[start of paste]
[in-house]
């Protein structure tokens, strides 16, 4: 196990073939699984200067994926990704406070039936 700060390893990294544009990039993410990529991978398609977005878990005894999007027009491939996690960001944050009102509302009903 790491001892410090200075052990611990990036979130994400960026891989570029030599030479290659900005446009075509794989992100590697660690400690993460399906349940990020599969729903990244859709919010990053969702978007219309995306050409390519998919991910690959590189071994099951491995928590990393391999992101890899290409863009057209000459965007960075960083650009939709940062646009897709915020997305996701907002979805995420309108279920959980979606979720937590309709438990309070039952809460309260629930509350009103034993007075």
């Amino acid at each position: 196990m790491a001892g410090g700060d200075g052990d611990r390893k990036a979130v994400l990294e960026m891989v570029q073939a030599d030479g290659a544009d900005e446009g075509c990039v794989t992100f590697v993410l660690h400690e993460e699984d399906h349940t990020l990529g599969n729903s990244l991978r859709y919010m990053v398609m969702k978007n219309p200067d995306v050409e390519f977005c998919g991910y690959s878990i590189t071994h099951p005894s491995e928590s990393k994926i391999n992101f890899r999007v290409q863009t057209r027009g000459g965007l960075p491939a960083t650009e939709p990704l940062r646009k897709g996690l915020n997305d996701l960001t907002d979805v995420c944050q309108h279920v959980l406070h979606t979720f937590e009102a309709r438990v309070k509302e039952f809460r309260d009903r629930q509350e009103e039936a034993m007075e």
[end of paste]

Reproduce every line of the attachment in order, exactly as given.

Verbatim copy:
[in-house]
């Protein structure tokens, strides 16, 4: 196990073939699984200067994926990704406070039936 700060390893990294544009990039993410990529991978398609977005878990005894999007027009491939996690960001944050009102509302009903 790491001892410090200075052990611990990036979130994400960026891989570029030599030479290659900005446009075509794989992100590697660690400690993460399906349940990020599969729903990244859709919010990053969702978007219309995306050409390519998919991910690959590189071994099951491995928590990393391999992101890899290409863009057209000459965007960075960083650009939709940062646009897709915020997305996701907002979805995420309108279920959980979606979720937590309709438990309070039952809460309260629930509350009103034993007075």
């Amino acid at each position: 196990m790491a001892g410090g700060d200075g052990d611990r390893k990036a979130v994400l990294e960026m891989v570029q073939a030599d030479g290659a544009d900005e446009g075509c990039v794989t992100f590697v993410l660690h400690e993460e699984d399906h349940t990020l990529g599969n729903s990244l991978r859709y919010m990053v398609m969702k978007n219309p200067d995306v050409e390519f977005c998919g991910y690959s878990i590189t071994h099951p005894s491995e928590s990393k994926i391999n992101f890899r999007v290409q863009t057209r027009g000459g965007l960075p491939a960083t650009e939709p990704l940062r646009k897709g996690l915020n997305d996701l960001t907002d979805v995420c944050q309108h279920v959980l406070h979606t979720f937590e009102a309709r438990v309070k509302e039952f809460r309260d009903r629930q509350e009103e039936a034993m007075e």